cimorene: A black-and-white vintage photograph of 1920s singer Helen Kane in profile, with a dubious, side-eye expression (jeeves/wooster)
I make a plebefic header post just about every day (Science suggests that in the past year the average is 1 day in 2). That's a lot of posts. When I started saving them and posting them 5 per day, in summer 2007, I really had no notion that it was going to become such a long-term thing. At that point, all the scattered occasions I'd posted them in the past had simply been tagged "badfic", so I kept that tag on them until last week.

Aaaaand as a result, my "badfic" tag was completely unusable for finding any posts except the header posts. Whenever I'd want to find a specific old post from that tag, I'd have to wade through pages and pages of headers instead.

The obvious solution was to remove the "badfic" tag from the header posts only, but I couldn't think how. I thought there ought to be some kind of batch-edit function. Dreamwidth does have an Edit Entries page, but you can't batch edit tags the way you can edit metadata in many music players. And anyway, I'd have to be able to take "Posts tagged with 'badfic' and 'headers & summaries'" as the group to edit, then overwrite all the tags on those posts with just one (in order to delete the tag from those posts but leave it on other ones). Dreamwidth doesn't yet have "and" filtering for tags, and Edit Entries doesn't work by tag anyway - the only thing you can do with posts grouped by tag is rename or delete their tags. And there's not a way to search for "Posts tagged 'X' but not 'Y'".

At first I thought that such a batch-edit feature might be useful, so I was considering submitting it to [site community profile] dw_suggestions, but then I realized it usually wouldn't be very useful. If you're talking about batch-editing all posts with a certain tag or combination of tags, it would certainly be useful to be able to re-set the security on all of them at once or to delete all of them at once (this might already be in the pipeline - I'm not sure, but it sounds familiar), but the ability to edit all their tags at once? In order to batch-edit the tags, you'd have to overwrite what was already there, and how often would you want to take a group of posts which all have different combinations of tags and erase all of those, thereby losing information? You usually wouldn't. You'd want to rename a single tag, everywhere it appeared.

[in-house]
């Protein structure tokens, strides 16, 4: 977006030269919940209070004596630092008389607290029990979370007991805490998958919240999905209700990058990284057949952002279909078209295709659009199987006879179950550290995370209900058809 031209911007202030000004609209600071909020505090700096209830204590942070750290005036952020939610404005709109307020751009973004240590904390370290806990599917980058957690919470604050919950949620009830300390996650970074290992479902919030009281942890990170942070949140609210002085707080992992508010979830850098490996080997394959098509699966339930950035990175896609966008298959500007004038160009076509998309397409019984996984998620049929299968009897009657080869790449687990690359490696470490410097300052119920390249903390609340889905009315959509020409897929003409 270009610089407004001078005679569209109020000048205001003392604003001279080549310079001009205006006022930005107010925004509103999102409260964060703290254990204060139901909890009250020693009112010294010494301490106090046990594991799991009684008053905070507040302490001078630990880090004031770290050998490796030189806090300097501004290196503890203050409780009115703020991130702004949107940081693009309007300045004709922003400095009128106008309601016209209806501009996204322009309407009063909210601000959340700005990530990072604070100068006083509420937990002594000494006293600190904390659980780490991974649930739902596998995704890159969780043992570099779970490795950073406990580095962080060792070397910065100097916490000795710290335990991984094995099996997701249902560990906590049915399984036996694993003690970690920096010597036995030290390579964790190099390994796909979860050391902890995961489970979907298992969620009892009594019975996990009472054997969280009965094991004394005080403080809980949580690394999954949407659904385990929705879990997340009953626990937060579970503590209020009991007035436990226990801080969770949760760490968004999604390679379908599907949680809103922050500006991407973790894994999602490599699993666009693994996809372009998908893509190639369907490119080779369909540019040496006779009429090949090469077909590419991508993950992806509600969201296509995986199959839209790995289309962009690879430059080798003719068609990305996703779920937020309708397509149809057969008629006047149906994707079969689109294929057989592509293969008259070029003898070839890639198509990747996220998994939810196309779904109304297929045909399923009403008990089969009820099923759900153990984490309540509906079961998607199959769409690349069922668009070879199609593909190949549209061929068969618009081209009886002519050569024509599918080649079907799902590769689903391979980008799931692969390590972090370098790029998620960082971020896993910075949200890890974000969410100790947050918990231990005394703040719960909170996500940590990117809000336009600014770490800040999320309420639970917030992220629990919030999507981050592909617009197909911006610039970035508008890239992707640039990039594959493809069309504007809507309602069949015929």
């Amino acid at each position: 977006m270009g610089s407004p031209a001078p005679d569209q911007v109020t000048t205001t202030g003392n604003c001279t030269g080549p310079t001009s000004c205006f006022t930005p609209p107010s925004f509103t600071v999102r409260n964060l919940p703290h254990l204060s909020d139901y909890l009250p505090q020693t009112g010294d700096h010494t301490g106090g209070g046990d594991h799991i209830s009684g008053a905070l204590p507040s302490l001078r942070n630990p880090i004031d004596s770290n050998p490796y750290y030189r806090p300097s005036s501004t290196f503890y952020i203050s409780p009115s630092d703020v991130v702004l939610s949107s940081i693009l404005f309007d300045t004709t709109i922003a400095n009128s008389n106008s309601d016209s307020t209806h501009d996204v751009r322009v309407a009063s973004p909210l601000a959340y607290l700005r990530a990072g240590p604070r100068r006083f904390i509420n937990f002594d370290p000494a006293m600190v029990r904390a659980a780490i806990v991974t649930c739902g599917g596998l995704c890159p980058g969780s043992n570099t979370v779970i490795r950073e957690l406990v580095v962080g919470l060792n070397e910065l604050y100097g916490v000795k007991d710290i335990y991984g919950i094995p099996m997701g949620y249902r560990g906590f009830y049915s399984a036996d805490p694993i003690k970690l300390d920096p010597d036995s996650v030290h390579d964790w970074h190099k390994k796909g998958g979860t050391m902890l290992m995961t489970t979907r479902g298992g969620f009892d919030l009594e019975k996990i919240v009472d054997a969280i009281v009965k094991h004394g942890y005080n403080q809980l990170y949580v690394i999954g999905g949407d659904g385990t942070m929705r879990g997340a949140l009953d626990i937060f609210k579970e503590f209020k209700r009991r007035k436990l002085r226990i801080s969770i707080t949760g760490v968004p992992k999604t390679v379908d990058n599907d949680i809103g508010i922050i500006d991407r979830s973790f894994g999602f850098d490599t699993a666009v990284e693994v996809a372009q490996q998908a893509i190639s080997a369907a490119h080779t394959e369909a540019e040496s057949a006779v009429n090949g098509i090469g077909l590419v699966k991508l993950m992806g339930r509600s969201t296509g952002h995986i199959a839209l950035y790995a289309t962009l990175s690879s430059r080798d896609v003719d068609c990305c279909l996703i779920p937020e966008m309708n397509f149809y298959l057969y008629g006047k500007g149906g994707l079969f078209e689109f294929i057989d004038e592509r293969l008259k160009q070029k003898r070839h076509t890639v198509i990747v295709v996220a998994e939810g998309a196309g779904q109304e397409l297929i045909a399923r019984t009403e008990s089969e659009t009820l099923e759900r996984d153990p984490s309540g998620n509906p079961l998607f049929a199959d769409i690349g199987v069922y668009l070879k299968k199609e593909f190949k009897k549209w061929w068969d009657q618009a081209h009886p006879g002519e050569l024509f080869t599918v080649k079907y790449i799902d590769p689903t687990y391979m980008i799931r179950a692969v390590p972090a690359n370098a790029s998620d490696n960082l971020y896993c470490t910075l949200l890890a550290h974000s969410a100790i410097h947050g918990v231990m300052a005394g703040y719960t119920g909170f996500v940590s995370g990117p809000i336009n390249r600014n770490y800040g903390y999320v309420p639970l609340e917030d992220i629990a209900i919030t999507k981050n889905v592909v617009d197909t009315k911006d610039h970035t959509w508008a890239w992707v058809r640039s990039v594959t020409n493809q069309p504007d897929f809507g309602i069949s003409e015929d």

[personal profile] waxjism thought I'd have to go through the "headers & summaries" tag and manually delete the "badfic" tag from each and every post, which would probably have taken the next six months or more (more, probably, because I'd get bored and give up). Fortunately I realized I could do it backwards: what I did instead was skim backwards through the "badfic" tag, opening every post that wasn't to do with plebefic headers in a new window (total: 79; total posts tagged "headers & summaries": 336). In the "edit tags" page for each entry I deleted "badfic" and replaced it with a new tag, "greeble". When that was done I deleted the "badfic" tag from the Manage Tags page, then renamed "greeble" to "badfic". It was still labor-intensive compared with how I wish the internet/computers worked, but at least I was able to finish in a couple of hours.

It's so annoying when you are completely sure that the computer should be able to do this (like Delicious.com! It should be able to filter out all duplicates on the Recent page instead of showing every single person who saved something!) and it just can't (yet).
cimorene: A black-and-white vintage photograph of 1920s singer Helen Kane in profile, with a dubious, side-eye expression (i kind of dig this)
I was thinking the other day about how I have pared down the uses to which I subject this, my main blog! When I was 19 or 20, sometimes I'd make up to 17 posts a day. I used to post to livejournal:

★ Links to stories I really liked as I read them; today I post these to cimness via bookmarklet as I go.
Before Delicious, I kept an html file open at all times in which I put other recs in the order I read them, writing them up as I went, and every month or so I'd sort them by fandom and upload the new ones to the frontpage of my recs site, then go through and individually add them to the alphabetized fandom pages. Delicious has made my life a lot better.


★ Amusing quotes from badfic as I read it; today I save these and post them in daily batches of five.

★ Links to political & interesting news items, and blog posts from other sites; today I post these to Twittercimness as I go (though today there are more of them, since I didn't follow Cake Wrecks, FailBlog, I Can Has Cheezburger, or the "Blog" of "Unnecessary" Quotation Marks in 2002).

★ Beautiful images I stumbled across; today I post these to cimness (along with lots, lots more images).

★ Quotes from whatever book I was reading that I particularly loved; today I post these to cimness.

★ Random thoughts as they crossed my mind; today I post these to Twittercimness, and when I used to, even as a teenie, occasionally feel constrained not to post every thought, that's actually the whole point of Twitter, which is nice.

In fact, of all the things I used to post, the only ones that remain are

★ Rants and essays and thoughts about fandom, and

★ Diary-like recollections from my life.